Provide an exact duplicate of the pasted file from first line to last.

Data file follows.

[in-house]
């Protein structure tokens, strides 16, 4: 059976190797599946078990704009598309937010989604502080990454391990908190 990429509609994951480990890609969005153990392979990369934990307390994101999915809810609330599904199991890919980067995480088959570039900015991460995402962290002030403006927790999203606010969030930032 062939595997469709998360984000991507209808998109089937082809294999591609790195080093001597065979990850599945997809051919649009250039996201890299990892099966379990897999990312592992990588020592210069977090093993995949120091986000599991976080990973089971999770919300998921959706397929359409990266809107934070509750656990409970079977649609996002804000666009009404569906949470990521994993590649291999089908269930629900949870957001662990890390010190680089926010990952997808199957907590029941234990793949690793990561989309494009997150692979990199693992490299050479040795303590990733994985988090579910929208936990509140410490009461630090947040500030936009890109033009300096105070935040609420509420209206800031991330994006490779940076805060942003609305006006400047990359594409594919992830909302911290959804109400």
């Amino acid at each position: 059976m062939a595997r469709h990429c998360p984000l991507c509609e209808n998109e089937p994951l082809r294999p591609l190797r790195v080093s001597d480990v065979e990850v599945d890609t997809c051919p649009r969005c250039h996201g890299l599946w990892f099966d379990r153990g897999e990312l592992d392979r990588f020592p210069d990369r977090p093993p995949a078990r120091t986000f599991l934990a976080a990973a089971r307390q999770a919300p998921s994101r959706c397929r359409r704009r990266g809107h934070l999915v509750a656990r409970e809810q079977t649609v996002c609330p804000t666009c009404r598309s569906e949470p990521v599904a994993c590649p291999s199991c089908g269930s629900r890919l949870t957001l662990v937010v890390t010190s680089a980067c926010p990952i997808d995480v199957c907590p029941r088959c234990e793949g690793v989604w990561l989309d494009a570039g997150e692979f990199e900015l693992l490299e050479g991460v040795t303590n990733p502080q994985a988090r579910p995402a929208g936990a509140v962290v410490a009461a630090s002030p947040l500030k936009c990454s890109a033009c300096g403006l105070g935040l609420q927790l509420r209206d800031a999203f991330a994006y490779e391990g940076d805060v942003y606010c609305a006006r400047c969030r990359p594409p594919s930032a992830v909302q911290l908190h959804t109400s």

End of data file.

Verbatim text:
[in-house]
């Protein structure tokens, strides 16, 4: 059976190797599946078990704009598309937010989604502080990454391990908190 990429509609994951480990890609969005153990392979990369934990307390994101999915809810609330599904199991890919980067995480088959570039900015991460995402962290002030403006927790999203606010969030930032 062939595997469709998360984000991507209808998109089937082809294999591609790195080093001597065979990850599945997809051919649009250039996201890299990892099966379990897999990312592992990588020592210069977090093993995949120091986000599991976080990973089971999770919300998921959706397929359409990266809107934070509750656990409970079977649609996002804000666009009404569906949470990521994993590649291999089908269930629900949870957001662990890390010190680089926010990952997808199957907590029941234990793949690793990561989309494009997150692979990199693992490299050479040795303590990733994985988090579910929208936990509140410490009461630090947040500030936009890109033009300096105070935040609420509420209206800031991330994006490779940076805060942003609305006006400047990359594409594919992830909302911290959804109400």
């Amino acid at each position: 059976m062939a595997r469709h990429c998360p984000l991507c509609e209808n998109e089937p994951l082809r294999p591609l190797r790195v080093s001597d480990v065979e990850v599945d890609t997809c051919p649009r969005c250039h996201g890299l599946w990892f099966d379990r153990g897999e990312l592992d392979r990588f020592p210069d990369r977090p093993p995949a078990r120091t986000f599991l934990a976080a990973a089971r307390q999770a919300p998921s994101r959706c397929r359409r704009r990266g809107h934070l999915v509750a656990r409970e809810q079977t649609v996002c609330p804000t666009c009404r598309s569906e949470p990521v599904a994993c590649p291999s199991c089908g269930s629900r890919l949870t957001l662990v937010v890390t010190s680089a980067c926010p990952i997808d995480v199957c907590p029941r088959c234990e793949g690793v989604w990561l989309d494009a570039g997150e692979f990199e900015l693992l490299e050479g991460v040795t303590n990733p502080q994985a988090r579910p995402a929208g936990a509140v962290v410490a009461a630090s002030p947040l500030k936009c990454s890109a033009c300096g403006l105070g935040l609420q927790l509420r209206d800031a999203f991330a994006y490779e391990g940076d805060v942003y606010c609305a006006r400047c969030r990359p594409p594919s930032a992830v909302q911290l908190h959804t109400s």